Have You Ever?

You and your sister are very excited to hang out with a long-distance friend who’s in town for a few days. Before you can head out, your father expresses some concern. “Be careful on the roads,” he says. “The blizzard warning should be in effect soon.” Sure enough, the two of you look outside and can already see snow quickly accumulating on the ground. Your sister catches you frowning and tosses you your winter jacket. “It’s just a few snowflakes,” she says with a smile.

The Explanation

When your sister minimizes the significance of the blizzard and equates it to “just a few snowflakes,” she’s making an understatement, describing a topic as lesser than it really is.

Definition of Understatement

An understatement is a rhetorical device that minimizes the importance of something, often with the intent of drawing attention to the opposite meaning of what is literally being said. It’s the exact opposite of an exaggeration.

The History

The term’s first documented use was in 1799. Its meaning can clearly be derived from the two words it’s composed of. An understatement is a statement that falls under or below the absolute truth or facts.

Around the mid-1900s, the word developed a secondary meaning. An understatement in design is an avoidance of obvious emphasis or embellishment. While this definition is very similar to its initial one, an understatement in fashion and architecture always denotes a sense of modesty, whereas understatement as a rhetorical device could serve other purposes, such as comedy.

Using It

Understatements have various uses in communication. They can be used dramatically. Think of the climactic moment of an action thriller with an intense fight scene. Our hero is fighting the bad guy only to suffer a grievous blow. The sidekick begins to fret over the profusely bleeding wound when our hero waves them away. “It’s just a scratch,” he insists, picking up his trusty weapon once more, determined to finish this final battle. The use of understatement turns the hero into a tough, stubborn, and cool rebel.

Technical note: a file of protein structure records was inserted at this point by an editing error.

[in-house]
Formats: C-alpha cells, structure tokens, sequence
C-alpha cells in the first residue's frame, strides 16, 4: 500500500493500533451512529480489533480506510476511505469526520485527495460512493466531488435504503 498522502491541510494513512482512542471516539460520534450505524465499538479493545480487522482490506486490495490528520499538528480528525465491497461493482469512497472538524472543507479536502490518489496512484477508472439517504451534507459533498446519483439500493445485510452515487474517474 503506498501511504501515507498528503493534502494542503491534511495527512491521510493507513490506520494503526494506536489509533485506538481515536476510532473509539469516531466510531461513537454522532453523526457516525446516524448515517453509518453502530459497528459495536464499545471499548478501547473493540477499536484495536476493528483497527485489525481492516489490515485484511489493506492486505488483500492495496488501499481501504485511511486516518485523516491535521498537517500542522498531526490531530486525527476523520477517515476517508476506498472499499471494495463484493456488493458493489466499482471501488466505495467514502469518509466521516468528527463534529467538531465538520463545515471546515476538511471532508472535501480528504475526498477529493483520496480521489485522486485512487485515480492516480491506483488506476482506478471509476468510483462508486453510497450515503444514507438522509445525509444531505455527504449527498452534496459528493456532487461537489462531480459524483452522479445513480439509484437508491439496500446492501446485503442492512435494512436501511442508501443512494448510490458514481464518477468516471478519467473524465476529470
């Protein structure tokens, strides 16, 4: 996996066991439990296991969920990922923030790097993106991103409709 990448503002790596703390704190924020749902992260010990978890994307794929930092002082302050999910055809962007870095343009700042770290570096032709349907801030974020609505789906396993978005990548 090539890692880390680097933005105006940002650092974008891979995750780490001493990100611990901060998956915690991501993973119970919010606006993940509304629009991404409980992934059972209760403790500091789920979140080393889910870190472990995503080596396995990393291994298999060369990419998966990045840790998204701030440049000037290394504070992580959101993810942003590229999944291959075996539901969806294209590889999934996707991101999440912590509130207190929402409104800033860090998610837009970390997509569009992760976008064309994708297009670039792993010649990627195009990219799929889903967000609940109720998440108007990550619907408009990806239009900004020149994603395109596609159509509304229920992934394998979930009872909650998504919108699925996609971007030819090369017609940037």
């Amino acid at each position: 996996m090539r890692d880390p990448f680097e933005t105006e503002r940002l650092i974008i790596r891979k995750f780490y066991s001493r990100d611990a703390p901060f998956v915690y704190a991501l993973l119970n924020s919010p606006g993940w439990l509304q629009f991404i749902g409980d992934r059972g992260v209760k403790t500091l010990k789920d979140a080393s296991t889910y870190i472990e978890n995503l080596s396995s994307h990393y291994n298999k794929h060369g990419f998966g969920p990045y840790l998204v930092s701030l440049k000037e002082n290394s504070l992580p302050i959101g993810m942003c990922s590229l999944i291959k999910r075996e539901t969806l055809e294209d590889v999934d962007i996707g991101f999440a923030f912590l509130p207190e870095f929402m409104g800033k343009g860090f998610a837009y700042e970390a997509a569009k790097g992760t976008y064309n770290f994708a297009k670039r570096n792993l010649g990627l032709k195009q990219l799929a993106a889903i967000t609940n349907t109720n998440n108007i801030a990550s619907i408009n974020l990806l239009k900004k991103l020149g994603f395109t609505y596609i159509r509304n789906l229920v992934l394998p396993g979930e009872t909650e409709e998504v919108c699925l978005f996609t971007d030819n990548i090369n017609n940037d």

Comedy also utilizes understatements. Anyone familiar with Monty Python and the Holy Grail likely remembers the hilarious battle between Arthur and the Black Knight. Arthur quickly cuts off the knight’s arm, who insists, “Tis but a scratch” and “… I’ve had worse”. Even as the Black Knight loses his limbs, he continues to declare that he not only can still fight but also win the duel. The jarring disconnect between reality and the knight’s perception of it, along with Arthur’s growing frustration with said disconnect, is what makes the scene iconic.

Being modest and polite sometimes requires the use of understatements. When your friend asks you how you did on a test, you might not brag that you got the highest grade and instead say, “I did alright on it.” Or perhaps they spilled paint all over their backpack and are very upset about it. You might try to cheer them up by saying, “It’s really not that noticeable.” In acceptance speeches, it’s common for the speaker to use understatements out of genuine modesty or politeness.

However, using understatements can be dangerous if they’re not recognized for what they are. If a speaker has information his audience doesn’t know about, he can downplay the significance of a topic and convince his audience that a big problem is a minor inconvenience. This comes into play in politics, which is why it’s important to be informed about current events and issues so you can recognize a politician’s understatement for what it is.

Still, if an understatement is recognized, it can be an excellent way to emphasize a problem. Calling the city with the highest homicide rate, “a place with some angry neighbors,” highlights the difference between the statement and the reality of the city. It can create an air of defiance towards the status quo and the determination to change it. In situations where the audience is expecting the speaker to exaggerate, doing the opposite can be used to great effect. Sometimes, the best way to draw attention to something is to understate it.

    Learn More

    1. Colston, L. Herbert. “‘I’ve Never Seen Anything Like It’: Overstatement, Understatement, and Irony.” Metaphor and Symbol, vol 12, issue 1, 1997, pp 43-58. Dio: 10.1207/s15327868ms1201_4.
    2. Dirk, Gibson & Jerra Leigh Gonzales. “Elegant Understatement: A New Paradigm for Public Relations Practice.” Public Relations Quarterly, Rhinebeck, vol 5, issue 4, Winter 2006/2007, pp 12-16.
    3. Kitcher, P. “Positive understatement: The logic of attributive adjectives.” Journal of Philosophical Logic, vol 7, issue 1, Jan 1978, pp 1-17.
    4. Neuhaus, Laura. “On the relation of irony, understatement, and litotes.” Pragmatics & Cognition, vol 23, issue 1, Jan 2016, pp 117-149. Doi: 10.1075/pc.23.1.06neu.

    Think Further

    1. Think of a time when you used an understatement. Why did you choose to use an understatement then instead of an exaggeration?
    2. Scan a book, newspaper, or online article for an understatement. How is it being used?
    3. Come up with your own list of understatements. Try to include as many different purposes for the understatements as possible.

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